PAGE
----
The Covid-19 outbreak has so far killed 69 NHS workers and 15 care workers, the government has announced.
The news comes amid a shortage of protective equipment (PPE) for workers on the frontline of the outbreak, including gowns.
Foreign Secretary Dominic Raab told the House of Commons on Wednesday that 69 NHS workers had died, while Health Secretary Matt Hancock said in a statement later that 15 care workers had.
Mr Raab was standing in for Boris Johnson at the first “virtual” sitting of prime minister’s questions – with just a few MPs physically in the chamber and many dialling in over the internet.
In the last month health authorities have changed their advice on how to use PPE, instructing workers to not change between patients but only between “sessions” in order to make supplies last longer.
Labour leader Keir Starmer asked: “Can the first secretary tell us how many NHS workers have now died from coronavirus and how many social care workers have now died from coronavirus?”
Mr Raab replied: “Our key workers, whether they’re in the NHS, whether they’re in social care, who are fighting for us, tending for the most vulnerable in our society need our full support.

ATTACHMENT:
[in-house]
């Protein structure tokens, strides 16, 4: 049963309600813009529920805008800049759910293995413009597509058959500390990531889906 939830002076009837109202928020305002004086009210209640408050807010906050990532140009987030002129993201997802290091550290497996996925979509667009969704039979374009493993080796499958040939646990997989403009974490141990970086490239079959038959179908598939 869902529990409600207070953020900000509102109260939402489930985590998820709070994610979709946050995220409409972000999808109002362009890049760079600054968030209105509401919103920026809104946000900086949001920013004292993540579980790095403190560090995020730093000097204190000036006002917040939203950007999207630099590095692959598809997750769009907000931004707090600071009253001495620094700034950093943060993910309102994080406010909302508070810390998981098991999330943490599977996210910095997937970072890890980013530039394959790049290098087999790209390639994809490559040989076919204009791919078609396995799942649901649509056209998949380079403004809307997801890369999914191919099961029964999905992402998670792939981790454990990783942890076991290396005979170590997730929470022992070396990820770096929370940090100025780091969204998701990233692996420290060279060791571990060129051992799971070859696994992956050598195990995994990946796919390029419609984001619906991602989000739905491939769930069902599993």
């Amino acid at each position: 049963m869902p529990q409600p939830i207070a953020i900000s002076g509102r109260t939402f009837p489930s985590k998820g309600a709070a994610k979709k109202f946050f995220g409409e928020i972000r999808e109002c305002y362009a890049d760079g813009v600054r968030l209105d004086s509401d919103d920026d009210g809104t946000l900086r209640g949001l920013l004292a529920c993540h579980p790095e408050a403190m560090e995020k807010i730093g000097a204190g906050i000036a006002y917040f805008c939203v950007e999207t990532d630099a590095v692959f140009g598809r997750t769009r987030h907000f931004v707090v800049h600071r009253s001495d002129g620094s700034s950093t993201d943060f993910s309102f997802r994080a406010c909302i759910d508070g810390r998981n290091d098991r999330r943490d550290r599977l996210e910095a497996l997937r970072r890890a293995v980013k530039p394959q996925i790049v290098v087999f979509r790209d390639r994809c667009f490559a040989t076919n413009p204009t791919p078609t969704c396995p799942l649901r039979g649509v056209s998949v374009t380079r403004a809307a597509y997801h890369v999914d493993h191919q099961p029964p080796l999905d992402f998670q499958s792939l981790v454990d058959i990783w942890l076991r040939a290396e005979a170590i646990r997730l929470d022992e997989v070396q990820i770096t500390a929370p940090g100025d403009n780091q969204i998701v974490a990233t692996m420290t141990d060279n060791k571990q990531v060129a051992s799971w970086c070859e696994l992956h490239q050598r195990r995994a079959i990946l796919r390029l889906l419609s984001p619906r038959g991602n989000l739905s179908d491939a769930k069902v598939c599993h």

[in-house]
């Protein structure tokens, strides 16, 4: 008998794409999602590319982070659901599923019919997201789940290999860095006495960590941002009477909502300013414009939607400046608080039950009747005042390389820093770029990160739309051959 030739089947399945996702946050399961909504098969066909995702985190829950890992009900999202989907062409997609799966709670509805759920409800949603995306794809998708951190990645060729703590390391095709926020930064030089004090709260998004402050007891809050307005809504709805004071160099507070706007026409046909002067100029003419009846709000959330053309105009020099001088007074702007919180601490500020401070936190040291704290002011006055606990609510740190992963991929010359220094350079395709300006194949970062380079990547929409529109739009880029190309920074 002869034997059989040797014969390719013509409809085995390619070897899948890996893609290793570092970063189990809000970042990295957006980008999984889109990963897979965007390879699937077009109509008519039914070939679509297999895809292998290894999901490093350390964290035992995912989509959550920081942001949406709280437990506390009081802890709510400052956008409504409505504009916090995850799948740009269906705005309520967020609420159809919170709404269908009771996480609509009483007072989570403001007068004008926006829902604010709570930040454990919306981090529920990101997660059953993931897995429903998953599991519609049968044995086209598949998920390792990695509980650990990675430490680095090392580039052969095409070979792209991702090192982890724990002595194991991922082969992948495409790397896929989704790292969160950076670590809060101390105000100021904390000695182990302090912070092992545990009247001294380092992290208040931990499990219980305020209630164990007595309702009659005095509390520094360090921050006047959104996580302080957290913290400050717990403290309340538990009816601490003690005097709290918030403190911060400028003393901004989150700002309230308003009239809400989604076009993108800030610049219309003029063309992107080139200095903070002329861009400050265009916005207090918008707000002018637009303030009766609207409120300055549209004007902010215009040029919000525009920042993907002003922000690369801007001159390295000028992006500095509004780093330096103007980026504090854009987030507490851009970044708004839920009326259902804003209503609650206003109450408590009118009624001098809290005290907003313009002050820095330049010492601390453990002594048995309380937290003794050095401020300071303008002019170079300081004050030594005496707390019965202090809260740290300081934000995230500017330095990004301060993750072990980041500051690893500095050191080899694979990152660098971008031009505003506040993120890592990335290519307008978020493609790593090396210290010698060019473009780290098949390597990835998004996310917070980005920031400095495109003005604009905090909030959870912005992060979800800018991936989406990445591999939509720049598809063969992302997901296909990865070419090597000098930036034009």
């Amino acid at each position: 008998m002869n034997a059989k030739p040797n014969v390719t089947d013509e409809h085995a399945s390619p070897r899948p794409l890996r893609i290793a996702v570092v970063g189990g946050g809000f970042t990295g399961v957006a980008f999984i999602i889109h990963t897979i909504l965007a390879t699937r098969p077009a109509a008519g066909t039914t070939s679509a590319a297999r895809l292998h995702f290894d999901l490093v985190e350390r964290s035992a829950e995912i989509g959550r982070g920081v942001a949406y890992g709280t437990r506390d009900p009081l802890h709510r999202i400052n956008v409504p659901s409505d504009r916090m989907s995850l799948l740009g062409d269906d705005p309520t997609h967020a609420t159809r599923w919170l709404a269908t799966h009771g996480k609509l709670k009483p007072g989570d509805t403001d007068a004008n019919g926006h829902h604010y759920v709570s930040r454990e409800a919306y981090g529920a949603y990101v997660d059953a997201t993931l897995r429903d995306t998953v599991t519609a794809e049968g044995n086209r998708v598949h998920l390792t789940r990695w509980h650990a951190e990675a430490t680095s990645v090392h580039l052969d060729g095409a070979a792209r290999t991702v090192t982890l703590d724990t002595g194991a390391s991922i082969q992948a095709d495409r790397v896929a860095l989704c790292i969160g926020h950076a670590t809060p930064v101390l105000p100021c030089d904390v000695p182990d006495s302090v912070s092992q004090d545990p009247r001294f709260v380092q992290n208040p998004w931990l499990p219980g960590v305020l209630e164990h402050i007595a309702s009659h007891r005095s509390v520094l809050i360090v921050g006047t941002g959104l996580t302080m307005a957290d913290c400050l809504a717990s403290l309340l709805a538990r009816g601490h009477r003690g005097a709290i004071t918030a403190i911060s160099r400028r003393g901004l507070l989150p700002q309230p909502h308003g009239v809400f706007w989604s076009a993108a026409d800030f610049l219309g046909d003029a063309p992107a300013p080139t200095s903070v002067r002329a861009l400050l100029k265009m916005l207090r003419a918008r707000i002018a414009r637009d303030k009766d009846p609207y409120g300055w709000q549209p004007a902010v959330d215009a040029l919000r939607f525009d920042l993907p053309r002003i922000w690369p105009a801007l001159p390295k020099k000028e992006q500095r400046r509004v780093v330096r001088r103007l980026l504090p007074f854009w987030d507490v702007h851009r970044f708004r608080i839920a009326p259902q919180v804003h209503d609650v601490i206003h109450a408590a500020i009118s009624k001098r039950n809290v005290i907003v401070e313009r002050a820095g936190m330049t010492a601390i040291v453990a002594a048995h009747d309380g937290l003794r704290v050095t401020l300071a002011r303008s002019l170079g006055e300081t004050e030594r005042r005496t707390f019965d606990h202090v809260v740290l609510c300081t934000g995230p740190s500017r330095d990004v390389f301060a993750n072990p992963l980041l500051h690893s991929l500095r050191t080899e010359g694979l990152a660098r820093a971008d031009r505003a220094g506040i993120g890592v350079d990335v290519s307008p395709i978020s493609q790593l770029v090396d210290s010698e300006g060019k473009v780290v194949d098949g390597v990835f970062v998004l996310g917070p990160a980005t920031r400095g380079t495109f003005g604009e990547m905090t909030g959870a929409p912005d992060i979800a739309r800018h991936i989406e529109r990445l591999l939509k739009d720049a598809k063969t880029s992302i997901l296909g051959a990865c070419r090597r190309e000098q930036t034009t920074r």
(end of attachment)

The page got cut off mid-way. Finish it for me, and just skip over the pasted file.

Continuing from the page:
“That’s why it’s so important that we ramp up the testing, ramp up the PPE deliveries. On the latest figures my understanding is that 69 people have died within the NHS of coronavirus and I don’t have the precise figure for care homes.”
Speaking later Mr Hancock later clarified that the government’s tally of care workers to have died was 15.
“The number of social care staff who have sadly died is 15,” he said.
“And in the same way that we pay tribute to and remember all those NHS staff who died, so too we do for those who serve our country and look after people in social care.”
The platform Nursing Notes, which is run by nurses, reported earlier this week that 100 NHS and care staff have died as a result of the virus – a toll running well ahead of the official figures.
That data is collated by tracking reported individual deaths.
Representatives of intensive care staff warned at the weekend that the critical shortage of PPE could lead to some clinicians refusing to continue working on the front line.
The Royal College of Nursing has called for financial support for the families of workers who have died on the front line, and told its members they could refuse to treat patients if they don’t have the right protective equipment.
The RCN and unions representing health workers have also called for a minutes silence to mark the deaths.